Understanding the Phase 1 design - March 2nd, 2012

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Lucene search engine uses indexes to find the records in the database matching the keywords. At first, the index files need to be created from database tables. Lucene stores these files not in the database but on the operating system. When a user submits search string, Lucene forms a relevant query object from the string using the keywords. It then uses the index files to find the id of the records that match the query. Each record is fetched from the database using this id.

The first step is to create the index files from the database records. Using the database design-1, a separate index was created for each of the tables. An index file consists of documents. Each document has some fields which hold values of each record. !Picture9.png|border=1,width=855,height=422!


For example, if we consider “Faculty” table, it has 8463 records. Each record has the columns as per database design-1. We create an index file on the “Faculty” table. This index file will have 8463 documents. Each document will have column names as the field names and column values as the values. Only the id of a record is stored in the index files so that the index file does not become very large.

Indexes were created using “Faculty”, “FacultyResearch” and “FacultyPublication” tables for testing purpose. These indexes were used to search for test keywords. The matching records were also retrieved. But there was one problem when combining the scores -- how to meaningfully combine score of different sections of a particular profile? For example, searching for a keyword “nano” returned result from “FacultyResearch” and “FacultyPublication” tables as a faculty profile can contain research related to nano technology as well as publication listing. The results had different scores. The issue is how to combine these scores to find a matching profile type. Because of this problem, database was redesigned to have all the information of a particular profile type in the same table.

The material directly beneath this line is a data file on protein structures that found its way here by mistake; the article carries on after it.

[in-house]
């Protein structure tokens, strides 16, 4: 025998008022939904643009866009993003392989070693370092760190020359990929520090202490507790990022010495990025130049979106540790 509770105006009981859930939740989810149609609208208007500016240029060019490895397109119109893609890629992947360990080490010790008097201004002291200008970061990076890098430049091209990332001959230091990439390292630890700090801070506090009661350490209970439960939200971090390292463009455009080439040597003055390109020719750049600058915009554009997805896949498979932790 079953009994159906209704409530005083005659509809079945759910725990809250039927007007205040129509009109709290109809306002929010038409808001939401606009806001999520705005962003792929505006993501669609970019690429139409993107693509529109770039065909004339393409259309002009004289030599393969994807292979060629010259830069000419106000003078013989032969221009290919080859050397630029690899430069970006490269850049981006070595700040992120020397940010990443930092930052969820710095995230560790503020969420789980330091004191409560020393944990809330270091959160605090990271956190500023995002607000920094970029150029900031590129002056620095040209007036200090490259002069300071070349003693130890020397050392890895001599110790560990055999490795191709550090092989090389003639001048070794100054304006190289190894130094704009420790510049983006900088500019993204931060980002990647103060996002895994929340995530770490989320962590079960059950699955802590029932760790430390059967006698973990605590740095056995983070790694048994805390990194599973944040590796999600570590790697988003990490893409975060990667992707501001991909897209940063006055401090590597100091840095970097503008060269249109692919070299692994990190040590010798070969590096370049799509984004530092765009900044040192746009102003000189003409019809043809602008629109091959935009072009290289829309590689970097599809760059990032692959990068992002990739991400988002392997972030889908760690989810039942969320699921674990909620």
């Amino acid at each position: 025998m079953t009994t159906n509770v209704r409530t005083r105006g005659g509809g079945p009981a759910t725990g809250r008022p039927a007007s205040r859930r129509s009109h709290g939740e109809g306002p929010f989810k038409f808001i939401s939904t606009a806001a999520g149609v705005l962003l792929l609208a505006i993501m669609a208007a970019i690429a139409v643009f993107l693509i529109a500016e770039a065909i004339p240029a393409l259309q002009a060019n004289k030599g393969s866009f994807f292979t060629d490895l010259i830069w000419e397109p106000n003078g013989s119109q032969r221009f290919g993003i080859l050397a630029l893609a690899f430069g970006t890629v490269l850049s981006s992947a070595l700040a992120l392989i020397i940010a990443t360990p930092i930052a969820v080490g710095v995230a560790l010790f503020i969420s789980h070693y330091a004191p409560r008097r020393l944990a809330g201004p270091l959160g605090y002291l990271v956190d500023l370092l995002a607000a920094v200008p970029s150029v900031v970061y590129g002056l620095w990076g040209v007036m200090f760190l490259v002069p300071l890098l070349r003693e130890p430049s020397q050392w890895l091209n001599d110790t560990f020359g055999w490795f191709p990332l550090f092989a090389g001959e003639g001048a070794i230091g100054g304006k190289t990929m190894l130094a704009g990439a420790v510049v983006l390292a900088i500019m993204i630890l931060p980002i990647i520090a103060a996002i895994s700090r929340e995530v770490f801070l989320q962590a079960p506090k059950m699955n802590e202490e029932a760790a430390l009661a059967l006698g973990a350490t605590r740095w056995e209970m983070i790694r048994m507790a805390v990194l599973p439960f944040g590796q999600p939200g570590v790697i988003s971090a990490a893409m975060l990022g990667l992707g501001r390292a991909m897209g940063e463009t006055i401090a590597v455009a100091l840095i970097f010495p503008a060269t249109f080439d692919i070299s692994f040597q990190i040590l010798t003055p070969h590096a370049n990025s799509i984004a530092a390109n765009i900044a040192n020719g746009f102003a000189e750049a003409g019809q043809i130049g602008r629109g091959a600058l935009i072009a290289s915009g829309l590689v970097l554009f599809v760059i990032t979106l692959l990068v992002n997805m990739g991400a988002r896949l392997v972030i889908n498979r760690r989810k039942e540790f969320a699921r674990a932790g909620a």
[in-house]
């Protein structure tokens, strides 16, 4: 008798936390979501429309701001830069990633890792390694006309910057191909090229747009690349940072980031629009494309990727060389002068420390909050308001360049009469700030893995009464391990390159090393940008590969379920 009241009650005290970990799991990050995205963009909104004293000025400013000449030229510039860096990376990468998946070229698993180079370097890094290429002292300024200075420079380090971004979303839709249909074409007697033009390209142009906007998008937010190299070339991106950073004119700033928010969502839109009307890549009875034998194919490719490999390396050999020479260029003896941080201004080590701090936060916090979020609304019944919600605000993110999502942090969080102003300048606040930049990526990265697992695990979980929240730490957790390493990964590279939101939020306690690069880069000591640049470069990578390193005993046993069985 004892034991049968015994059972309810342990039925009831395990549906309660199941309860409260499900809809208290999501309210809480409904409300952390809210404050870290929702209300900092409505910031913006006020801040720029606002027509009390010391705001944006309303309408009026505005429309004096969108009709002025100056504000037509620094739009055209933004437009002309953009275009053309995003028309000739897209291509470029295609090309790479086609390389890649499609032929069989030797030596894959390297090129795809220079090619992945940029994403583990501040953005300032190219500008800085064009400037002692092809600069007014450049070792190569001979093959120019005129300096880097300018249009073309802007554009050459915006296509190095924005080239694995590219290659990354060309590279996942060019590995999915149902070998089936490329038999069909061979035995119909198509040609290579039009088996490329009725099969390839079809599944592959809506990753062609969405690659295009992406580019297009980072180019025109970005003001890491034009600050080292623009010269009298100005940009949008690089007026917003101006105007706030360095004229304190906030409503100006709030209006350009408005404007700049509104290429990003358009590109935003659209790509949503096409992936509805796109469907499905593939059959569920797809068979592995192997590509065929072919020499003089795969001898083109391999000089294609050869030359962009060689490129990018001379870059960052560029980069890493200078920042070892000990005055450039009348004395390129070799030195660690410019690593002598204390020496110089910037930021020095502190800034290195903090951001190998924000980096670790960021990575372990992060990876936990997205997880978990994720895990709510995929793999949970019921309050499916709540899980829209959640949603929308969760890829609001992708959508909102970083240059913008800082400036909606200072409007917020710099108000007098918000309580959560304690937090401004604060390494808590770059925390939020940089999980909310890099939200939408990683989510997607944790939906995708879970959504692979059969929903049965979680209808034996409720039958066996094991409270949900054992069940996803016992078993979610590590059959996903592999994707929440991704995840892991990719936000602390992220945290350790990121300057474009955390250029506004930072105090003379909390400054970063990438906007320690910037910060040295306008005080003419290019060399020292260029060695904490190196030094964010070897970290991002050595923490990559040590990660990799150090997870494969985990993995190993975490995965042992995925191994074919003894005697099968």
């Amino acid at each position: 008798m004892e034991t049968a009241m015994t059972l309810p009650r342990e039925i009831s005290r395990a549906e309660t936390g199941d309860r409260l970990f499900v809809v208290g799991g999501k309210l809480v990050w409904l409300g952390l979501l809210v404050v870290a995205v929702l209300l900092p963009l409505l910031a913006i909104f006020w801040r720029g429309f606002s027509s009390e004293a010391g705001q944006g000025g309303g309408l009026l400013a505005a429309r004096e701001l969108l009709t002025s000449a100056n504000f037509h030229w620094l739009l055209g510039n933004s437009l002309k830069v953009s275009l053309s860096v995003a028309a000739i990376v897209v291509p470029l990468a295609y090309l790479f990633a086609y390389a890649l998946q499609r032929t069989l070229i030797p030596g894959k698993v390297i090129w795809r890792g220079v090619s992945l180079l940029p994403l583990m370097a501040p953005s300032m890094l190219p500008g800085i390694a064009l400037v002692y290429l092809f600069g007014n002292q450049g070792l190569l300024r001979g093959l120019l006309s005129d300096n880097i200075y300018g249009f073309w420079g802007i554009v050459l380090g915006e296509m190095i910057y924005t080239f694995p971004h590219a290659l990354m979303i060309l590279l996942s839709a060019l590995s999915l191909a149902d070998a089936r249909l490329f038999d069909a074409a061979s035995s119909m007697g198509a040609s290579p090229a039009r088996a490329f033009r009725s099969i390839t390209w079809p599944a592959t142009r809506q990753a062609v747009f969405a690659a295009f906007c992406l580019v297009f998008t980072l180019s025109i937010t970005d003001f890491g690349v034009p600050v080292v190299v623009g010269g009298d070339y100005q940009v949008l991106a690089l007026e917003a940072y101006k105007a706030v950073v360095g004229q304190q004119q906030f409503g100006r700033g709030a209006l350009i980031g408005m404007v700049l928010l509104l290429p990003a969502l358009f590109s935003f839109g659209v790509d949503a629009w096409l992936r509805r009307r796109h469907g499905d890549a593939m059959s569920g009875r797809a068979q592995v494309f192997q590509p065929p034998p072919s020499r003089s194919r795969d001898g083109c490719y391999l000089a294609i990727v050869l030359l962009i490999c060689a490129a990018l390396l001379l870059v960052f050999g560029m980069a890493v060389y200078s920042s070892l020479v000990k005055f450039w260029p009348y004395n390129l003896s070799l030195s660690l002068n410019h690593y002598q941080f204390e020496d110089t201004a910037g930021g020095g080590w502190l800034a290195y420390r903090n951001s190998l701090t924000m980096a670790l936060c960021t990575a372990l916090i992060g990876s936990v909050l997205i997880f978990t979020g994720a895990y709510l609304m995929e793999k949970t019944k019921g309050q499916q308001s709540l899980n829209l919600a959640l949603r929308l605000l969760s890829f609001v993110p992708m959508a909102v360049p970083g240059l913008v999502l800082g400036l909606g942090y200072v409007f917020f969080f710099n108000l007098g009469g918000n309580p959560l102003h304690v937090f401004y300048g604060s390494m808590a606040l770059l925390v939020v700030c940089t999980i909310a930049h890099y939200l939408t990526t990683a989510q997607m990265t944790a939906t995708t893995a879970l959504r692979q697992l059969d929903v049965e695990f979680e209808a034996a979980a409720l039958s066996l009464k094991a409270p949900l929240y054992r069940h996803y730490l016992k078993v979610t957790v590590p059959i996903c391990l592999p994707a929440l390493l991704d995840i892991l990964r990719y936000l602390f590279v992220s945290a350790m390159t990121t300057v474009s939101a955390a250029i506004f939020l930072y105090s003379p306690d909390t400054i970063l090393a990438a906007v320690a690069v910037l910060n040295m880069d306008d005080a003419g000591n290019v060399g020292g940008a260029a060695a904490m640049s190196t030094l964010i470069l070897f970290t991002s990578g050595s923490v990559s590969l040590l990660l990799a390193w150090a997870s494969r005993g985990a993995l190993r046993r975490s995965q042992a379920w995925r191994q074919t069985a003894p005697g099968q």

With the newly designed database as discussed in section 5, there are as many tables as profile types. For this testing, there are 6 types of profile and hence 6 tables. An index is created for each of the tables. “facultyIndex” is created for “FacultyProfile” table. Similarly, “researchCenterIndex”, “technologyIndex”, “faciltiyIndex”, “equipmentIndex” and “labIndex” are created.  All these indexes are added to a “rootIndex” which is created using the Lucene multisearcher index creation method.  !Picture10.png|border=1,width=932,height=911!


Using this design, searching for the keyword “nano” gives result from each of the profile types. Hence, the score returned for each record is the combined score from all the sections of that profile. “FacultyProfile” table now contains columns ‘facultyResearch’ and ‘facultyPublication’. When “facultyIndex” is created, it will contain each of the rows of FacultyProfile table as a document. When “nano” keyword is being searched, this index will return the documents matching the keyword. The score will be calculated over all the fields of the document, in other words, all the columns of that table. Hence we get a combined score from ‘research’ and ‘publication’ section of the faculty profile.

*Section 5: Redesign Database Tables*

After facing the problem of merging scores from different sections of a profile, the database was redesigned. In the new design, each of the profile tables is created by denormalizing the record for that profile type. The new design is presented in Figure 9.